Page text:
Says JAANUS: “Dainichi 大日 is the central and supreme deity of the pantheon of Esoteric Buddhism (Mikkyou 密教). In origin he has been linked to an ancient sun cult and to the Zoroastrian god of light, Ahura Mazda, and in Bradmanical literature the appelation Vairocana appears, for example, as the name of a legendary king and of the king of the Ashura 阿修羅. In Buddhism he assumes a central role in the KEGONKYOU 華厳経 (Skt. = Avatamsaka-sutra; see Rushanabutsu 盧舎那仏), and then with the development of Esoteric Buddhism he eventually took the place of Shaka 釈迦 as expositor of the Buddhist teachings, becoming the central figure in the Esoteric Buddhist pantheon as represented by the Womb World Mandala (Taizoukai Mandara 胎蔵界曼荼羅) and Daimond World Mandala (Kongoukai Mandara 金剛界曼荼羅). In Japan Dainichi also figures among the so-called Thirteen Buddha (Juusanbutsu 十三仏), presiding over the memorial service held on the 12th anniversary of a person's death. Dainichi differs icongraphically from other Buddhas in that he is represented in the form of Bodhisattva (Jp. = Bosatsu 菩薩), seated, wearing silk robes and accessories such as armlets and bracelets, and having long locks of hair. He also wears a "five-wisdom bejewelled crown" (Gochi Houkan 五智宝冠) on his head, symbolizing his identity with the Five Buddha (Gobutsu 五仏) and the five wisdoms attributed to them (Gochi Nyorai 五智如来), and he may be identified by his distinctive hand-gestures: in the Taizoukai Mandara he forms the "concentration seal of the Dharma-realm" (hokkai jouin 法界定印), with both hands lying on his lap, right on top of left, palms upward and thumbs touching, while in the Kongoukai mandara he forms the "seal of the knowledge fist" (chiken-in 智拳印), with the clenched right hand posed over the extended index finger of the otherwise clenched left hand. He is generally colored white, and his distinctive animal vehicle (Choujuuza 鳥獣座) is the lion; his standard seed-syllable (shuji 種子) in the Taizoukai Mandara is '栄' (Jp. = aku 惡) and in the Kongoukai Mandara 鑁 (Jp. = ban), and his symbol (sanmayagyou 三昧耶形) is a stura (tou 塔). Owing to the strength of the Shingon 真言 sect during the Heian period, there are many fine examples of images of Dainichi dating from this period, and in many cases he is found enshired in a stura (often the type known as a Tahoutou 多宝塔, either alone or as the central figure of a pentad consisting of the Five Buddhas; images according with his features in the Kongoukai Mandara are found to predomiate.” <end JAANUS quote>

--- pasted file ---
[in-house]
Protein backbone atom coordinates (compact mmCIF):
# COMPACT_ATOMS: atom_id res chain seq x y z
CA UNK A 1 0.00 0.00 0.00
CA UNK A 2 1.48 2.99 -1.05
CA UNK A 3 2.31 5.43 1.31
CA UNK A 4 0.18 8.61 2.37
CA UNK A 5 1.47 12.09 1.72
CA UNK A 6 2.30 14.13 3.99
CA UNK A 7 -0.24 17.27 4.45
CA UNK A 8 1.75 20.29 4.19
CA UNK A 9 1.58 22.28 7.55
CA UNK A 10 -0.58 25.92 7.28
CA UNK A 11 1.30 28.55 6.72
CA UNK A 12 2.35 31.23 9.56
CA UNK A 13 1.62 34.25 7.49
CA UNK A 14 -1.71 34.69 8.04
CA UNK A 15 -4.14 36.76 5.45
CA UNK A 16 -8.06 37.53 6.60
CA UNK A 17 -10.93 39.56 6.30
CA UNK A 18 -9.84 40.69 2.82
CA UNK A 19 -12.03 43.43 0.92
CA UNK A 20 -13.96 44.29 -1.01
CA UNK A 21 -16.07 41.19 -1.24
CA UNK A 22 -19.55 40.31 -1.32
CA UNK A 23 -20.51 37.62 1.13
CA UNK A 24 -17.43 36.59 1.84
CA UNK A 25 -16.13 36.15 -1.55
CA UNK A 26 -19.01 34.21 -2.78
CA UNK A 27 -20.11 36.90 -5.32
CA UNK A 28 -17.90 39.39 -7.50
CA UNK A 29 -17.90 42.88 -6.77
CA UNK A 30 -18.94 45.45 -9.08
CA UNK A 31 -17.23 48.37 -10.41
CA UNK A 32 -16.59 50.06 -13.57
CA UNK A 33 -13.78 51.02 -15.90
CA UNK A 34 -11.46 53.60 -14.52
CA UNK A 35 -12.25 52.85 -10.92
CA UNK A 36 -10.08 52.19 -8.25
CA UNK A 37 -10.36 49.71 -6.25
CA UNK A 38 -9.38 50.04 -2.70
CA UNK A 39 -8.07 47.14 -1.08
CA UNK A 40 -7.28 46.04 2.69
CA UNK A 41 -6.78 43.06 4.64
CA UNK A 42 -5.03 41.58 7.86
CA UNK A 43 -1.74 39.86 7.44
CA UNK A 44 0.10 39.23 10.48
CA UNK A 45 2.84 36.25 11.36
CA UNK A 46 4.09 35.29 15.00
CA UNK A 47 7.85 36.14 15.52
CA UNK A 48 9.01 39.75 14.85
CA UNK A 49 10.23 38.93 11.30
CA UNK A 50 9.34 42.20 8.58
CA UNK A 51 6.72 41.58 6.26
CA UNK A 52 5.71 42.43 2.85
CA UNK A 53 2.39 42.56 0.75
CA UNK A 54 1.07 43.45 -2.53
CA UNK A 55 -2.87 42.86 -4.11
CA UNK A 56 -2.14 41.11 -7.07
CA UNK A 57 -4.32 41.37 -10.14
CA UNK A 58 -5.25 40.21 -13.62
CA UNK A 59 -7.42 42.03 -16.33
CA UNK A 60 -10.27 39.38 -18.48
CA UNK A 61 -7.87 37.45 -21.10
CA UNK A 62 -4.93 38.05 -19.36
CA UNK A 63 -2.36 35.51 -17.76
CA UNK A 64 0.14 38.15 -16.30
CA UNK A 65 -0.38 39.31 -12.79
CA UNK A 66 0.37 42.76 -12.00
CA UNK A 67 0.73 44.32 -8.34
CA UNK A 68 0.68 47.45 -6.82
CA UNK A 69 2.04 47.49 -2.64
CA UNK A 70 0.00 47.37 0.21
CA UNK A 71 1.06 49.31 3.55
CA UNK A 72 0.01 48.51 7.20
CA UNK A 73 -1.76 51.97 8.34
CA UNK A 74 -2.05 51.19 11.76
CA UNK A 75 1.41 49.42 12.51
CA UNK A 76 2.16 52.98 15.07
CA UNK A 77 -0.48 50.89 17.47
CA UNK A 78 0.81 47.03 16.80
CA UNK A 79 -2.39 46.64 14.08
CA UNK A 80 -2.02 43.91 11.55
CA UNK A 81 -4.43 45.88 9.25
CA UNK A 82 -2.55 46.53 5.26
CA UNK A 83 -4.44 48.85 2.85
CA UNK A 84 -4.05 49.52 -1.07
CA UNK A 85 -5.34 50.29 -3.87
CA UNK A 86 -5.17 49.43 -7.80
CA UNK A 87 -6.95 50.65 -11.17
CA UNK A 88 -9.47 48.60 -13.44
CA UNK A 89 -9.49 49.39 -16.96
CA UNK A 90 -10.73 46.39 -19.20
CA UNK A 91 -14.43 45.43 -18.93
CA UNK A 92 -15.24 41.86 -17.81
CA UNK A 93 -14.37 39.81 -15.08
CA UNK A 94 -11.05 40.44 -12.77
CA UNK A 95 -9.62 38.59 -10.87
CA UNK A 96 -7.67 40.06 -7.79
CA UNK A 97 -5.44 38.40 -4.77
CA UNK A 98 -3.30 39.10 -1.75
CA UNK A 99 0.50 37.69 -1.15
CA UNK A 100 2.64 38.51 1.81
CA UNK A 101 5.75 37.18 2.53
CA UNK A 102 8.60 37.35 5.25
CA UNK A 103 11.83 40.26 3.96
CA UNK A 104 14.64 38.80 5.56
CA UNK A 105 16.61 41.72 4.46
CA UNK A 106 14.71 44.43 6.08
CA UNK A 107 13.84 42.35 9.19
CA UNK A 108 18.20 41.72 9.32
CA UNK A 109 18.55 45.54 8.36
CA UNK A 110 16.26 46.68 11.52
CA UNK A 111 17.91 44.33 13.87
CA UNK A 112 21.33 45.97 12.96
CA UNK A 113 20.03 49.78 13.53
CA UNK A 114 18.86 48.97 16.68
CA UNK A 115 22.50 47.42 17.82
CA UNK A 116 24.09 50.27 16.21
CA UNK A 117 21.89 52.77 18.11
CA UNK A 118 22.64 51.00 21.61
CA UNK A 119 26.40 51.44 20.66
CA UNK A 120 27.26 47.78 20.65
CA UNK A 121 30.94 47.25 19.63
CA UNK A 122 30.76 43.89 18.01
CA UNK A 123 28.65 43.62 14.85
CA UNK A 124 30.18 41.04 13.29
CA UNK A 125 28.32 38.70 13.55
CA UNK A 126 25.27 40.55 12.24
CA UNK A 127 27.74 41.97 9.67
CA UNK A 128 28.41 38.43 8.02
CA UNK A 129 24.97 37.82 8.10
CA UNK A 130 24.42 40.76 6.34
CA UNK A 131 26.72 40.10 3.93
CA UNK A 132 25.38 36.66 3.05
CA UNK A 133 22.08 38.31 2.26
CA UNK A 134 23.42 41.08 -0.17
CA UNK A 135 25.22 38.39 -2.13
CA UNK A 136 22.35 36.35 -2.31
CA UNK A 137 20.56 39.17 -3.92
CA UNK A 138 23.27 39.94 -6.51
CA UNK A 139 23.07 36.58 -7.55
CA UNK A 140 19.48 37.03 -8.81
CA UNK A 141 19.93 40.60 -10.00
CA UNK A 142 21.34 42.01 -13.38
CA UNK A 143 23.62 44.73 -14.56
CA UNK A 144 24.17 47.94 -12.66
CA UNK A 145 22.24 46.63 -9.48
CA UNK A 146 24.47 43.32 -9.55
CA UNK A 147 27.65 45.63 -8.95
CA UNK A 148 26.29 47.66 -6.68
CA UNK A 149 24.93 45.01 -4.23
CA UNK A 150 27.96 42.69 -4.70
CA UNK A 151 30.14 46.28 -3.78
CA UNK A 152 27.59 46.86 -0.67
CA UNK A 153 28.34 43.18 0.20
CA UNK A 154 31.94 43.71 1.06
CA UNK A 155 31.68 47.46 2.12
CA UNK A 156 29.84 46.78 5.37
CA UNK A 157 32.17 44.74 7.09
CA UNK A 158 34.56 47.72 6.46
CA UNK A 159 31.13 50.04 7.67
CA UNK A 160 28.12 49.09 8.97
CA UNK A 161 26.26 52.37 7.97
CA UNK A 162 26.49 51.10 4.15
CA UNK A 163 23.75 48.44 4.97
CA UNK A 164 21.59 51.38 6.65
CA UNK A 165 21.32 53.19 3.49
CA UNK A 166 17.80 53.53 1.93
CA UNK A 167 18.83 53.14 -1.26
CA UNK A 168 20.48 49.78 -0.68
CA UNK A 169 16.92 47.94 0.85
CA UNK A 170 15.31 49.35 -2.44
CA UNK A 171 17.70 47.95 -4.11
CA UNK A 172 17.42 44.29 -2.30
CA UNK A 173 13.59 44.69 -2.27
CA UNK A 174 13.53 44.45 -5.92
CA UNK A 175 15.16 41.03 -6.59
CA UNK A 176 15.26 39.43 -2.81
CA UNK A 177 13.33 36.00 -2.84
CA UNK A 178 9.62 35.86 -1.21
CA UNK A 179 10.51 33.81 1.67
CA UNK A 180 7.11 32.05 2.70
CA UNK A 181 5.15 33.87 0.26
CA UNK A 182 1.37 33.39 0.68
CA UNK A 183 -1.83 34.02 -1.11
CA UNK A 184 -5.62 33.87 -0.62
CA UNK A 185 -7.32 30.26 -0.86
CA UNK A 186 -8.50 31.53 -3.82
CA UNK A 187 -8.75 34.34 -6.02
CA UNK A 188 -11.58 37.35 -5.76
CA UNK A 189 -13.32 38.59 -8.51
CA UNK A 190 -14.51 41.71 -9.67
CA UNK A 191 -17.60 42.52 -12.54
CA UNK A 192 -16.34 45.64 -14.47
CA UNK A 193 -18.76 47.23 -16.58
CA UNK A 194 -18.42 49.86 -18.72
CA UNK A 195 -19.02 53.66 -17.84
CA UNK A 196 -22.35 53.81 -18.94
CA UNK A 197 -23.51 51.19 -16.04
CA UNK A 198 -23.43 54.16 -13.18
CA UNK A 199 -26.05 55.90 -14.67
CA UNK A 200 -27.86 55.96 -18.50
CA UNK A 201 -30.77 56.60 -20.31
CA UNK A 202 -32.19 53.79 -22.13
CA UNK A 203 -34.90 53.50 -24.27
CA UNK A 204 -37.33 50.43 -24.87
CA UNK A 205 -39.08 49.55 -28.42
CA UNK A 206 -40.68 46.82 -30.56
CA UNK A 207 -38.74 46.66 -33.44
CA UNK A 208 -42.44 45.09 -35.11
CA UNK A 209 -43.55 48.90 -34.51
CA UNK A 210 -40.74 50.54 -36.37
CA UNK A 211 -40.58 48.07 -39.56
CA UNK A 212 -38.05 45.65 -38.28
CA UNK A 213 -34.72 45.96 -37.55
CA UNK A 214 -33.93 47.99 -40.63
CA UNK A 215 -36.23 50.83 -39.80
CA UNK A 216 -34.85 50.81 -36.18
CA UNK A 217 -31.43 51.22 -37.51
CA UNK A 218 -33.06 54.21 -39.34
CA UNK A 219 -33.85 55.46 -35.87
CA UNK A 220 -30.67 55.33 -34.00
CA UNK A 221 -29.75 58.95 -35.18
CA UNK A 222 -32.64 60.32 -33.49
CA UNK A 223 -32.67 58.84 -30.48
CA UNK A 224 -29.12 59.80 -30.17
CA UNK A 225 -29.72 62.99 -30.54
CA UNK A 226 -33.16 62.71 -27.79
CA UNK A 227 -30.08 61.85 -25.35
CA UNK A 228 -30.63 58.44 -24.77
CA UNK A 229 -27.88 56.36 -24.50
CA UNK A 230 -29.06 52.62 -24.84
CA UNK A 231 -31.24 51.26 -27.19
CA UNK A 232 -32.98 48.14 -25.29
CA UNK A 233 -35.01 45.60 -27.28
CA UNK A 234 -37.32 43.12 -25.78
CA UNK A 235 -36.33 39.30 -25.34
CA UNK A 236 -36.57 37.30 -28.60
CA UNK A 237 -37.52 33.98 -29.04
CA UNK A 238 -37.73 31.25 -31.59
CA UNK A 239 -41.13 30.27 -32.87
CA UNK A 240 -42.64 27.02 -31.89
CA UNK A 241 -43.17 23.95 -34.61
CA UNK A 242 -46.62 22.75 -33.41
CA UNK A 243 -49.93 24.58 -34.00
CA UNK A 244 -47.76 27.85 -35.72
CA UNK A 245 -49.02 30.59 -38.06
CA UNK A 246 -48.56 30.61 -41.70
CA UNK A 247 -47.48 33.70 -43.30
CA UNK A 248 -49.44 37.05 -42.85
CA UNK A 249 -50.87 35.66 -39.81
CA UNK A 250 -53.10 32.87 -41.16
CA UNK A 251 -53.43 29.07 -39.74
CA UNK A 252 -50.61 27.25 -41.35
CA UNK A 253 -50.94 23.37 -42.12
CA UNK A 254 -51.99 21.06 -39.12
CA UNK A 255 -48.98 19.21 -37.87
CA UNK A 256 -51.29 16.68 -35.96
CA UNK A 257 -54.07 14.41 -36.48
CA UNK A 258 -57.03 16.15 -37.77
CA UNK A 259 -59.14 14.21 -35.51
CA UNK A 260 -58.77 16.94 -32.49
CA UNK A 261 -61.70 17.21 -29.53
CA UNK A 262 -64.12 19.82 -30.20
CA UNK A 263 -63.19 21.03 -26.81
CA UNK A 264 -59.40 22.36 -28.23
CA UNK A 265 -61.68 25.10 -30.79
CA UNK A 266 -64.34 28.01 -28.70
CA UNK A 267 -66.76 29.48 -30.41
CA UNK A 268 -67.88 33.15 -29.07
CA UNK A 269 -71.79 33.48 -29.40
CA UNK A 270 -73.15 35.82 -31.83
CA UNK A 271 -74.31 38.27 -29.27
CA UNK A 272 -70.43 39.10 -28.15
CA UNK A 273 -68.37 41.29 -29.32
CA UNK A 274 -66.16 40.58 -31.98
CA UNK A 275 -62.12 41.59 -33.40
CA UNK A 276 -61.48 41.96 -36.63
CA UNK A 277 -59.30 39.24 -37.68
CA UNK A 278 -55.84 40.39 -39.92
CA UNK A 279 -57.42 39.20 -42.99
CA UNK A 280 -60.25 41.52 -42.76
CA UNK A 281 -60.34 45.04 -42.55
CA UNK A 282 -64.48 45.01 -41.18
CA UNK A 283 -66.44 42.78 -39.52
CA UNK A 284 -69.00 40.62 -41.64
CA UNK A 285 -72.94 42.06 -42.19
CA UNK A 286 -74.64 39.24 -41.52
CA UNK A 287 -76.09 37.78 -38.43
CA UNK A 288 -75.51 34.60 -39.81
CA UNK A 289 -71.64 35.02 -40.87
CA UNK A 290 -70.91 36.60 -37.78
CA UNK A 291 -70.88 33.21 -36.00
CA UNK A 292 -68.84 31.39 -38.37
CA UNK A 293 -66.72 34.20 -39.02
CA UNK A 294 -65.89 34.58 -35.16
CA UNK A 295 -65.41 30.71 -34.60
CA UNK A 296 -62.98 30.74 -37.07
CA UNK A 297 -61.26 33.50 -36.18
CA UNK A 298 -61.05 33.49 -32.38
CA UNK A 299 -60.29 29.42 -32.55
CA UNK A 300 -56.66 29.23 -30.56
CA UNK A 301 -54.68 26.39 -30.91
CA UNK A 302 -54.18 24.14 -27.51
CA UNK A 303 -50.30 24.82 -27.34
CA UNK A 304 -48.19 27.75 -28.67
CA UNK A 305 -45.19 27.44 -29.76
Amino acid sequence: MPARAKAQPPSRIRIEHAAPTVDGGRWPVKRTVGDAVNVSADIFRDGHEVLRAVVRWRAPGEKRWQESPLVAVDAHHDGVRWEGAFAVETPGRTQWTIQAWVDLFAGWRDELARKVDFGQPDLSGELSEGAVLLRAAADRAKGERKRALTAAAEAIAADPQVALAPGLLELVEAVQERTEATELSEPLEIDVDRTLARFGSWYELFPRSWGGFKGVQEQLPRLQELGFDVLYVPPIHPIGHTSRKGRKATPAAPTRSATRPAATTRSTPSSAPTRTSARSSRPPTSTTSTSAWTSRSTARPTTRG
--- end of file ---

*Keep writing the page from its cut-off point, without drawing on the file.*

Unkei's wood sculpture sells
for record $12.8 million in NY
NEW YORK, March 18, 2008 (AP)
A newly discovered wood sculpture attributed to the legendary sculptor Unkei sold Tuesday (March 18, 2008) for $12.8 million, or about 1.25 billion yen, in New York, the highest ever for any Japanese or Buddhist artwork auctioned in the world, said British auction house Christie. It was purchased by department store Mitsukoshi on behalf of a post-war Japanese Buddhist sect named Shinnyo-en <details on sect>. The sect manages a massive endowment of assets donated by followers.
A newly discovered wood sculpture attributed to the legendary sculptor Unkei sold Tuesday for $12.8 million, or about 1.25 billion yen, in New York, the highest ever for any Japanese or Buddhist artwork auctioned in the world, British auction house Christie's said.
Major Japanese department store operator Mitsukoshi Ltd. made a successful bid for the 12th century sculpture against a private American collector, according to the auction house. "History was made today with the phenomenal result of $14,377,000, which is a testament to the extreme importance and beauty of this supreme Buddha," said Katsura Yamaguchi, international director for Japanese and Korean Art. Yamaguchi was referring to the price with premium charged by the auction house.